NEW DELHI: Private power distribution companies have sought a hike of 12 to 30 per cent in tariff to make up the Rs 2,579 crore loss they incurred this financial year. A final decision on the hike will be taken by the Delhi Electricity Regulatory Commission soon.
A number of residents who attended the DERC hearing for power tariff revision protested against a hike in the immediate future. "Any hike at this juncture will be unjustified. It will burden the common man," said R N Gujral, who represented the Federation of Rohini Co-operative Group Housing Societies at the hearing.
"Why should the public have to pay to make up for the losses incurred by private companies?" Gujral asked.
The process of hearing public objections on the hike demanded by BSES and Tata Power was completed by the Commission on Wednesday. The Commission will now analyse the requirements of private companies and finalise the new tariffs.
The Delhi government-run transmission company officials present on Wednesday's hearing said a hike of 12 per cent in electricity rates was justified. Anything beyond that would burden the consumers.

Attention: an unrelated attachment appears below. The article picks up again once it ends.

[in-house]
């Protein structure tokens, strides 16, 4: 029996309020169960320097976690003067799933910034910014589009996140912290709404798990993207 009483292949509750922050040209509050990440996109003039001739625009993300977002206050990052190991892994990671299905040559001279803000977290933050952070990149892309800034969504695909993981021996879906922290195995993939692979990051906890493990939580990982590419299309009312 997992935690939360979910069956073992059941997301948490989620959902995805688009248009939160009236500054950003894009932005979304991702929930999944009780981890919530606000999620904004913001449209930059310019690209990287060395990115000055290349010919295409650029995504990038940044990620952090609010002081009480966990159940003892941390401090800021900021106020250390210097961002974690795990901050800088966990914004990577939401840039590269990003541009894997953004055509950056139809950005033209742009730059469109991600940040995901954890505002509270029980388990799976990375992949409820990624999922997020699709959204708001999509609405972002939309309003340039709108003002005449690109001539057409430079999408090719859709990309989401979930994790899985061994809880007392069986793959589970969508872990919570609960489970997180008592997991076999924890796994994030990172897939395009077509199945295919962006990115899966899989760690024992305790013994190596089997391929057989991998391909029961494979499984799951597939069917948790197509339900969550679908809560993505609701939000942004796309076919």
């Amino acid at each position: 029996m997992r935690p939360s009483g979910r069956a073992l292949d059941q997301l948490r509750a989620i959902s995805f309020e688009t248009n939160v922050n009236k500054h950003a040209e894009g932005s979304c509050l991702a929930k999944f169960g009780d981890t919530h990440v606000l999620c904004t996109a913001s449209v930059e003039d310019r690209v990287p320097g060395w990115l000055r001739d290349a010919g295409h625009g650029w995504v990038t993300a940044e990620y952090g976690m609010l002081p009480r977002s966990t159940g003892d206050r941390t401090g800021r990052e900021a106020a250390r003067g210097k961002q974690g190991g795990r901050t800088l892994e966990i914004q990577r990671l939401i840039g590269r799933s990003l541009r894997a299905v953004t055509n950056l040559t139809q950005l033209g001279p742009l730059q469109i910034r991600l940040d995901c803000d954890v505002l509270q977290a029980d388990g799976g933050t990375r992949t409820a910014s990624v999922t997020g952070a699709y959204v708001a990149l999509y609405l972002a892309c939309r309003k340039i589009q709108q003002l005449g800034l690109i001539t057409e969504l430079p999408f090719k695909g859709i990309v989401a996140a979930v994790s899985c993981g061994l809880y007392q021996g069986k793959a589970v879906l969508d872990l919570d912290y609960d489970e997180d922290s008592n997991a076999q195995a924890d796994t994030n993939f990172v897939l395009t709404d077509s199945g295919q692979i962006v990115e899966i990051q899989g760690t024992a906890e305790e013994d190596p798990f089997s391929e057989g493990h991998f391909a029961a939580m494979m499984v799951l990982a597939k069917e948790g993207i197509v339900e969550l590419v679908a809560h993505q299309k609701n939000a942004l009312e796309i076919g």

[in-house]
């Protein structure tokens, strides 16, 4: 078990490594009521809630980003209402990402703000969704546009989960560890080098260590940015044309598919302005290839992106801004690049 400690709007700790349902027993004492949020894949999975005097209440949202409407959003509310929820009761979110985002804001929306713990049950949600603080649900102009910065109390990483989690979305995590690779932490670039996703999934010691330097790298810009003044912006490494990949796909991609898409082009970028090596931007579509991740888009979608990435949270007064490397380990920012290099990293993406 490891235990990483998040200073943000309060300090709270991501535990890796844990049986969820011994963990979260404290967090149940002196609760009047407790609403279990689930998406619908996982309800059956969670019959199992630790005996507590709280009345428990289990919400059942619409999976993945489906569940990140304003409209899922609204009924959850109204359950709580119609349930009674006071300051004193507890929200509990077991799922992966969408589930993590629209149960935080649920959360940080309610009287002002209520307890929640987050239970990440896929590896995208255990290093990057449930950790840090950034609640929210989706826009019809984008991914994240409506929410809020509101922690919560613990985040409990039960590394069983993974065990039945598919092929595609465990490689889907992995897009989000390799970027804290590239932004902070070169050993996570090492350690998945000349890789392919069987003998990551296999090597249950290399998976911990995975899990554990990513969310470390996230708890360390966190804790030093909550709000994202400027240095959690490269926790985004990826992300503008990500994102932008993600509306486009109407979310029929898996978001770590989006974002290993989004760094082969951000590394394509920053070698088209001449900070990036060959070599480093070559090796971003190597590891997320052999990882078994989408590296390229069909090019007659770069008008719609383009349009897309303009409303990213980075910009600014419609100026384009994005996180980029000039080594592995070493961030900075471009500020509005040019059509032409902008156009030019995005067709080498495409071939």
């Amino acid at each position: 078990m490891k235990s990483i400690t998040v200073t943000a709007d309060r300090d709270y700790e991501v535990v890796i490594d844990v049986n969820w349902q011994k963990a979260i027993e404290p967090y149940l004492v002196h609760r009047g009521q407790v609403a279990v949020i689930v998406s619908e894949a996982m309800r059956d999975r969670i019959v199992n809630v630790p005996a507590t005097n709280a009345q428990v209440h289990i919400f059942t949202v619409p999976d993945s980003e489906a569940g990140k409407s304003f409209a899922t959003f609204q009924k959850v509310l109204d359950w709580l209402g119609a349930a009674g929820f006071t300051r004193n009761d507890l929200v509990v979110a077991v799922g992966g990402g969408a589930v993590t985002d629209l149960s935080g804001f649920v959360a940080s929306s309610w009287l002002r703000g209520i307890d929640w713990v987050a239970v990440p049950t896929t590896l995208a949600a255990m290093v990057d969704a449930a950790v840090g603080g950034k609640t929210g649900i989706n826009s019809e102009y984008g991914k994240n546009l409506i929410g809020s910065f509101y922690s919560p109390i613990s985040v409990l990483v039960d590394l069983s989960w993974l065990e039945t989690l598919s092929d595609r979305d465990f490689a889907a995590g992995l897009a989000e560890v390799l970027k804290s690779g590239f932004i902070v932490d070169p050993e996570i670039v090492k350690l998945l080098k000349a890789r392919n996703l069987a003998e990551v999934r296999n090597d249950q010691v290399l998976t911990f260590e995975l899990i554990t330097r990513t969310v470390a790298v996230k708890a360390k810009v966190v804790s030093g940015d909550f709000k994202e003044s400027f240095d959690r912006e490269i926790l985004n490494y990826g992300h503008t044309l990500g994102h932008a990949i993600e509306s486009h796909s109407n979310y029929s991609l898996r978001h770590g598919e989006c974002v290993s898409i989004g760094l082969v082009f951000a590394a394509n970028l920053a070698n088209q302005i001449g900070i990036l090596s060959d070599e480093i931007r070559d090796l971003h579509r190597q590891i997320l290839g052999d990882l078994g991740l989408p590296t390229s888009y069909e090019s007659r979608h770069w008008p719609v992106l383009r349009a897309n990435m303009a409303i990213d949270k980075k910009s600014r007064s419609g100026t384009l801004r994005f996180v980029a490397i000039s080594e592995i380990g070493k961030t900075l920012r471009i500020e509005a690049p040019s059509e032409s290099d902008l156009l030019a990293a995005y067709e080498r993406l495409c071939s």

Power tariffs were last revised in June 2001 when power distribution was controlled by the erstwhile Delhi Vidyut Board. The DERC had then approved a hike of 15 per cent.
A representative of a workers' organisation, Rajan Gupta, boycotted the hearing proceedings in protest. "The process of inviting public objections is just an eyewash. The private companies have already got an assurance from influential authorities on a hike," he alleged.
Distribution of power was privatised nine months ago and the total revenue gap - money spent minus money collected - during this period has touched Rs 1,800 crore. During DVB's tenure, the annual revenue gap was Rs 900 crore.
During the last nine months, BSES Rajdhani has lost Rs 104 crore, BSES Yamuna Rs 84 crore and NDPL Rs 132 crore. Delhi government-owned Transco has lost Rs 1,501 crore providing power at a subsidised rate to the private companies.
At the time of privatisation, the Delhi government had foreseen losses for the private companies and had set aside Rs 3,450 crore to compensate them over a period of five years.
Even if the entire subsidy amount is paid to the two companies, they would still stand to lose Rs 1,000 crore over the last two years. "The recent proposal to hike tariff is aimed at making up for this revenue gap," said a former DVB official.